Foot infections are very serious and can deteriorate quickly. There are a lot of bacteria, fungi and viral infections living on your feet, that can all cause infections.
The bugs that typically infect your skin will depend on environmental factors, the state of your immune system, and the depth of the wound.
There are 3 general types of bacteria that can cause a skin infection, depending on the conditions in which they grow:
- In air (aerobic) found more on superficial wounds.
- Reduced oxygen environments, found in deeper wounds.
- With little to no oxygen (anaerobic) found in deeper wounds and abscesses.
Foot Infection Symptoms:
- Warmth or increased heat.
- Pus or discharge.
- Increase temperature.
- Feeling unwell if severe.
- Increased blood sugar levels if diabetic.
How to Prevent a Foot Infection:
- Apply good hygiene by washing the feet with warm soapy water daily and drying thoroughly.
- Wearing a clean pair of socks everyday.
- Apply moisturiser to legs and feet to maintain skin elasticity and prevent skin breaks.
- Have toenails, corns, callus and heel fissures treated by a podiatrist to prevent ingrown toenails tissue breakdown and injuries to the feet.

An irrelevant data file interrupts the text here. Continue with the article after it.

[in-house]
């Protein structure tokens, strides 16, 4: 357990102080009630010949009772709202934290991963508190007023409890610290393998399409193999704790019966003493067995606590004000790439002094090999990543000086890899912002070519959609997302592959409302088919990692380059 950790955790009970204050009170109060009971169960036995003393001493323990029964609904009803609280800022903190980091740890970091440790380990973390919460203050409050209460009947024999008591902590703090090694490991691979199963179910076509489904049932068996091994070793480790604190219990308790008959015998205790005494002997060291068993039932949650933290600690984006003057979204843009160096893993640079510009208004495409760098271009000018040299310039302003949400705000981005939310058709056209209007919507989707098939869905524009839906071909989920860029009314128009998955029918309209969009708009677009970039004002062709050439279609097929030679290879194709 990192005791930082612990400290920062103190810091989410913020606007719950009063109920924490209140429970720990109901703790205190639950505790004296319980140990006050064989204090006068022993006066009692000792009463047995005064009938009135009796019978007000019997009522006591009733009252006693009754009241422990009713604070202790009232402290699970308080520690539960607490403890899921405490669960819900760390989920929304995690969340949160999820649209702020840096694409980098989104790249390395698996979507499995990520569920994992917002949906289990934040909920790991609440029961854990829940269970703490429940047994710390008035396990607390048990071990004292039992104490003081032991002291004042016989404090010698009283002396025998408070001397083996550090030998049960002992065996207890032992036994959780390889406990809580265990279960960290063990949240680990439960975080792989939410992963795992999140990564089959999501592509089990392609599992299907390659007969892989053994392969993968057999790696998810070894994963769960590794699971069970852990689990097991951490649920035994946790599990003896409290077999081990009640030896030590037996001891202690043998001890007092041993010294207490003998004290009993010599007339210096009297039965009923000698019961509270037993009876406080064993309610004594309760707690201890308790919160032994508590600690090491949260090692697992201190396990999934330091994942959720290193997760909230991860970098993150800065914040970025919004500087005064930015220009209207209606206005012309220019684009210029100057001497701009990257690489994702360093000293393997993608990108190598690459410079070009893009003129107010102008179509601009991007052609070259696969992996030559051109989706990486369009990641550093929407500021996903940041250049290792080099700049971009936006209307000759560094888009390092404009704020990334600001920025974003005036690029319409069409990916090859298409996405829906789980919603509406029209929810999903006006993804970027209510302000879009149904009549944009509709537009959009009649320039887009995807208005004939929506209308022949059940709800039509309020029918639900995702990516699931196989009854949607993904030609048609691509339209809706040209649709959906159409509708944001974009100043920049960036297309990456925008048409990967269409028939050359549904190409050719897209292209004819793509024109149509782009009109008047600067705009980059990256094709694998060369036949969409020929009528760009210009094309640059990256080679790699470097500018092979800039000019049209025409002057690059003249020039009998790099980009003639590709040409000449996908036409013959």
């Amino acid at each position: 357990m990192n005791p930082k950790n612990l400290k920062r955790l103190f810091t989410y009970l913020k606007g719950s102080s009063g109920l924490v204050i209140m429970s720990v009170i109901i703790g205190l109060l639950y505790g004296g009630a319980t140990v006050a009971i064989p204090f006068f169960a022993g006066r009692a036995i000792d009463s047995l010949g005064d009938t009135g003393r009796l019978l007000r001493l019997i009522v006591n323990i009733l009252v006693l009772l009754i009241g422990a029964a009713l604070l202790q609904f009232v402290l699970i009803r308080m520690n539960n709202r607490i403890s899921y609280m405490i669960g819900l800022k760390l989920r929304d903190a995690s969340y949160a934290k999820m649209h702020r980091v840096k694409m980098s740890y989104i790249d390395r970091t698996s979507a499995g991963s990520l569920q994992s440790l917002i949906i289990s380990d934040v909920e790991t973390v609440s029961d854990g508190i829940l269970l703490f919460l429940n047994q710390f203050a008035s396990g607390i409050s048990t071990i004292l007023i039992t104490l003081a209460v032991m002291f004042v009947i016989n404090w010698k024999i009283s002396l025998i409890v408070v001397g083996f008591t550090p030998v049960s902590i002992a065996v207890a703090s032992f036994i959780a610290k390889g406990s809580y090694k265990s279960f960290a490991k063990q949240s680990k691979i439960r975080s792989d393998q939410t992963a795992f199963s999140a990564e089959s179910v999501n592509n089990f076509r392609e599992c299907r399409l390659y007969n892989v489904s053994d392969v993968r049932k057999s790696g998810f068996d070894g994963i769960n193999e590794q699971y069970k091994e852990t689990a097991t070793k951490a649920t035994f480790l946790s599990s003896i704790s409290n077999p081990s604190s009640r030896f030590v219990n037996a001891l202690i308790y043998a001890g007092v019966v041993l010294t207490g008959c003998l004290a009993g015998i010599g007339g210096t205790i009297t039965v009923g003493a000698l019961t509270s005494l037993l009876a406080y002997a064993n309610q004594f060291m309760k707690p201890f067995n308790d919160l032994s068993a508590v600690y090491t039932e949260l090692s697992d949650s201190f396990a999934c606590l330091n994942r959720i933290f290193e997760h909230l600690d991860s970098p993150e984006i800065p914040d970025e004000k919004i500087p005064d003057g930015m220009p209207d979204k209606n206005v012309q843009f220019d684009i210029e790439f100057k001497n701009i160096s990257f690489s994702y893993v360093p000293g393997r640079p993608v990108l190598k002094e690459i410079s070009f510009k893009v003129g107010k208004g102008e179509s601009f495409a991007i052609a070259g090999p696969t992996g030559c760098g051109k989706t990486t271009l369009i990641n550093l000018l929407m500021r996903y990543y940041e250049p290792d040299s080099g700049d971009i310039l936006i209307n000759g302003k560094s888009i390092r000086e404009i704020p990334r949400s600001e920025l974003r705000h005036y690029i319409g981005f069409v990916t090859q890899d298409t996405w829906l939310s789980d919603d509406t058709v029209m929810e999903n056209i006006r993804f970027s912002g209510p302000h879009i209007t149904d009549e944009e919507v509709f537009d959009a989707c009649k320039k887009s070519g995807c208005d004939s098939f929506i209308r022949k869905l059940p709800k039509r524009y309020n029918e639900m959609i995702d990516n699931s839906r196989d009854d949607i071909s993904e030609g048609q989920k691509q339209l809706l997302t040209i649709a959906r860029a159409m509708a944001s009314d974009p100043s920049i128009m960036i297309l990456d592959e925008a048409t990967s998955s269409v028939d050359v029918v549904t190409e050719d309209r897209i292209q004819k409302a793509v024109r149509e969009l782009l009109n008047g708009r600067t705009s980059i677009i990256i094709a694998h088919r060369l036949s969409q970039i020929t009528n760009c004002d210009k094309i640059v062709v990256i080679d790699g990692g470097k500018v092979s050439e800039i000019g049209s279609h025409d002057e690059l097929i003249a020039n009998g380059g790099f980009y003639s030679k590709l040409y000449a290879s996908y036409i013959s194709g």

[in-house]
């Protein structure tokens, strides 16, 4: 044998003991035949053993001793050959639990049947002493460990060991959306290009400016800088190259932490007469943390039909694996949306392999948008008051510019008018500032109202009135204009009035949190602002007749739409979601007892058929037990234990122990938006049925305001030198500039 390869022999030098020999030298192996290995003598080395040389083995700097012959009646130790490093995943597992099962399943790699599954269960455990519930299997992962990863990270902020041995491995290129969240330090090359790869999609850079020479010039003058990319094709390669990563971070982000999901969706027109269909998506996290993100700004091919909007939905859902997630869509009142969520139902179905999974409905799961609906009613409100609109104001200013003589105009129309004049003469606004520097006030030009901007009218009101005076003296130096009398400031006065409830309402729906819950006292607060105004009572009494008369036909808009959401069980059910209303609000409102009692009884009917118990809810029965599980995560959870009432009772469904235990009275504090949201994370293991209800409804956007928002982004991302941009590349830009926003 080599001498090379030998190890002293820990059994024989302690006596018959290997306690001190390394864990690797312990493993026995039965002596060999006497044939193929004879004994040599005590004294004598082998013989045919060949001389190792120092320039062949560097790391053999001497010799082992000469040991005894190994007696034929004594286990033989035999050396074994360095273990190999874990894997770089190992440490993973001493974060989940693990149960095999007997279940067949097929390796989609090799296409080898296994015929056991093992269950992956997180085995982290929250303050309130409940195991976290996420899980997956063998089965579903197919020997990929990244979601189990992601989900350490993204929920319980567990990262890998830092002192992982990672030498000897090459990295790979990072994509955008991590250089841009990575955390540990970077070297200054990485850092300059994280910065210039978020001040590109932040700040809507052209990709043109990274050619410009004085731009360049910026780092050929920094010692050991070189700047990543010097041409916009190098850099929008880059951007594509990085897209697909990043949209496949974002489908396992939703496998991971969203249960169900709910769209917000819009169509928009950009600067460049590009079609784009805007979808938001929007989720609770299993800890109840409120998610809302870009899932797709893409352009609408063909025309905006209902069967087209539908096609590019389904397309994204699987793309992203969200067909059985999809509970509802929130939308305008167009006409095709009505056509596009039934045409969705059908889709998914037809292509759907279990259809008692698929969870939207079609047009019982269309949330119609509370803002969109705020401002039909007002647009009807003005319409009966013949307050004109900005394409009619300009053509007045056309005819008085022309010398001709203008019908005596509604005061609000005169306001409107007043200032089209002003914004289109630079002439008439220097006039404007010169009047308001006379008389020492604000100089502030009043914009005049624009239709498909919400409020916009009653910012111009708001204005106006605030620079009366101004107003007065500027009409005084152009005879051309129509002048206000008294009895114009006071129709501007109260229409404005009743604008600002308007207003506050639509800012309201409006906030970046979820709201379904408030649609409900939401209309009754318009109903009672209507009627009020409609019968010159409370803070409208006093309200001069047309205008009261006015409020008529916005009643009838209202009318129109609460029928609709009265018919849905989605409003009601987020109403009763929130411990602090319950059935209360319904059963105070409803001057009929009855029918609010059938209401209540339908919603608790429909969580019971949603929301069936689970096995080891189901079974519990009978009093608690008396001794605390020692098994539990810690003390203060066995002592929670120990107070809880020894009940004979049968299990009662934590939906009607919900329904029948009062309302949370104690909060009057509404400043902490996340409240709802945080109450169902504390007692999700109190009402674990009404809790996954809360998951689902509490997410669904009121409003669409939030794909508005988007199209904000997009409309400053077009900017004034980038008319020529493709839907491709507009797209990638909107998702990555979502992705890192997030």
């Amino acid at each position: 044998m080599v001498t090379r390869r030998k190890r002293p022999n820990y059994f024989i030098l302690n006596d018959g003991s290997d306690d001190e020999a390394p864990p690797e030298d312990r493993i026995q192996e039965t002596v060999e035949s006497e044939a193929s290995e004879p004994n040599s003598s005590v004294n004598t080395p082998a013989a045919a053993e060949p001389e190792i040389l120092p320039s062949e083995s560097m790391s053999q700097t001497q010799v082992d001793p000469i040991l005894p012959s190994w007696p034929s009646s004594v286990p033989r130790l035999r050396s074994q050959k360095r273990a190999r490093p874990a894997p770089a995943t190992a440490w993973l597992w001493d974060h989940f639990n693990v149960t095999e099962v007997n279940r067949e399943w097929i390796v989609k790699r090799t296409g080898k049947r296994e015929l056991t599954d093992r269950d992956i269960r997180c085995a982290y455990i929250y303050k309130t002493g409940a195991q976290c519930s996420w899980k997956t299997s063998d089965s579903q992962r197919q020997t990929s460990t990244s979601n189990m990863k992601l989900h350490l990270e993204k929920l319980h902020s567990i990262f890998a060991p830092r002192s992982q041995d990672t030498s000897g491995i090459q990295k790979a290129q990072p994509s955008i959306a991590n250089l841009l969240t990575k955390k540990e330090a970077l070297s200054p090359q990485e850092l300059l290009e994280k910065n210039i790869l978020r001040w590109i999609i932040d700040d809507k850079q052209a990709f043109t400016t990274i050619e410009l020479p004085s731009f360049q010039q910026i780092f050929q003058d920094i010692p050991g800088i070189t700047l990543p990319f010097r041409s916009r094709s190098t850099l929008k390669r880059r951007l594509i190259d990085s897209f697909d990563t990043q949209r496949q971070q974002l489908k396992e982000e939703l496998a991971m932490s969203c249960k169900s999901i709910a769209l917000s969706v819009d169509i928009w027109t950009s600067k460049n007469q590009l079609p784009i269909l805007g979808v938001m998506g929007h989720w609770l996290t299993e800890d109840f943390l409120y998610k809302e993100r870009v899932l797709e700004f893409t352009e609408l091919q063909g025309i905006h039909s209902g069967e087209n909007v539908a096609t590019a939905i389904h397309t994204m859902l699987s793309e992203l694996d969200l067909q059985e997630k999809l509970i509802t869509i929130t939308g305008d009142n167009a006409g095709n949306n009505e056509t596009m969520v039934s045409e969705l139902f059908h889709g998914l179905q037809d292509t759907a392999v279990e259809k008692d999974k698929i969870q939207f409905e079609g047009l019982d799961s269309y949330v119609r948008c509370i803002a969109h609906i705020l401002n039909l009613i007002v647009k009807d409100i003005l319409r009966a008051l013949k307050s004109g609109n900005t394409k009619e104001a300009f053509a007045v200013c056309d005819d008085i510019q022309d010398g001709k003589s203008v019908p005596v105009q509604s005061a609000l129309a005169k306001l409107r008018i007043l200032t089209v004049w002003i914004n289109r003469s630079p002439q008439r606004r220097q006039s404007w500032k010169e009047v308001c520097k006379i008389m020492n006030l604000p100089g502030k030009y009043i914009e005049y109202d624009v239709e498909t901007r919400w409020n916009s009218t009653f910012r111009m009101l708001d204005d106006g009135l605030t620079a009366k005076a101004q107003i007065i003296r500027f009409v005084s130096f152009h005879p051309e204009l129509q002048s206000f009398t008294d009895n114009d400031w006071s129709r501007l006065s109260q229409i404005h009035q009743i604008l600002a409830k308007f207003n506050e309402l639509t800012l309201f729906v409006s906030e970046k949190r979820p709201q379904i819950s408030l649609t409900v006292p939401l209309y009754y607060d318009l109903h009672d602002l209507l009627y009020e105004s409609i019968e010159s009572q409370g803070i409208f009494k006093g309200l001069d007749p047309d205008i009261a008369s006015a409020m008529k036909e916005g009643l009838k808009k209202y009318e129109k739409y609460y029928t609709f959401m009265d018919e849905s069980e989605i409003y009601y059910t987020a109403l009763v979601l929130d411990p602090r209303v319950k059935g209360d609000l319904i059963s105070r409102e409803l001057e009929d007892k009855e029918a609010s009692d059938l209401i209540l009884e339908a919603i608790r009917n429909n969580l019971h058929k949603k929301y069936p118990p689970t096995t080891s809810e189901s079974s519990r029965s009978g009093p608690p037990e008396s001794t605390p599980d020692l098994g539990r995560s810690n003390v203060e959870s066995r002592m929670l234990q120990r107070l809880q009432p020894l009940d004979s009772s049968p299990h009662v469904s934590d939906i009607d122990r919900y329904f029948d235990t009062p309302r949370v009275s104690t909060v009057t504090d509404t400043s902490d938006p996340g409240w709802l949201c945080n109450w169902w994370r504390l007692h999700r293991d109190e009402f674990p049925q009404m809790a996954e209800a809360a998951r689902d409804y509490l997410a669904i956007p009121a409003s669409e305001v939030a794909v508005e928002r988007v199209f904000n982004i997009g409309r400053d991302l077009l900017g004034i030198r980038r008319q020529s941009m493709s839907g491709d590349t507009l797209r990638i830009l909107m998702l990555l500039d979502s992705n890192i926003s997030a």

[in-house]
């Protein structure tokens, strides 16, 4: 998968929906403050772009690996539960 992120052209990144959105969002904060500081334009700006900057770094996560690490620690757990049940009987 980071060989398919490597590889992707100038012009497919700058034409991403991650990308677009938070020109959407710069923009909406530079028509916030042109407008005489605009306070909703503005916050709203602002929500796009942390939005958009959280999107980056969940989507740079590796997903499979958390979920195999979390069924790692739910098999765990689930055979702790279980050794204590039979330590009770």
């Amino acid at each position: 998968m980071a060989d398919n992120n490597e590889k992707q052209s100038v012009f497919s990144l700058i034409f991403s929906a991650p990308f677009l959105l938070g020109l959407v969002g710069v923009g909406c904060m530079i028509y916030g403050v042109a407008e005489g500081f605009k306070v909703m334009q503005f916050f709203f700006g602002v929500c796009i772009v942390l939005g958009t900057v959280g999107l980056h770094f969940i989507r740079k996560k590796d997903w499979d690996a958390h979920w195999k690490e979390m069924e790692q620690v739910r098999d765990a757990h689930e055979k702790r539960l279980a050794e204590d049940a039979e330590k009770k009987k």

- Do not walk barefoot and wear protective footwear outside to prevent trauma to the feet.
- Prevent burns by avoiding hot water bottles, hot baths and putting feet close to a heat source.
- Follow a healthy diet to make your immune systems strong to fight infection.
- Regular exercise will increase blood flow and aid healing in the feet and lower limbs.
- Regular foot health check by your podiatrist to assess circulation and sensation in the feet to ensure optimum healing levels.
- Check feet daily for cuts or breaks in the skin.
How to Treat a Foot Infection:
- Clean cuts or wounds using a saline flush to remove any debris or pus.
- Apply antiseptic (betadine) and a breathable dressing.
- If wounds last longer than 6 weeks or if you are at high risk of infection stronger dressing regimes may be required and need to be discussed with your podiatrist or GP.
- If antibiotics may be necessary, your GP will take a wound swab to determine the exact micro-organism causing the infection.
- Signs of redness, heat, swelling moving up your leg, is a serious infection and you need to go to hospital immediately for treatment.
- When hard skin forms around the cut or wound, have a podiatrist remove this to allow healing and reduce surrounding bacteria.
Infections or concerns with your feet should be assessed and treated by a trained podiatrist or medical practitioner.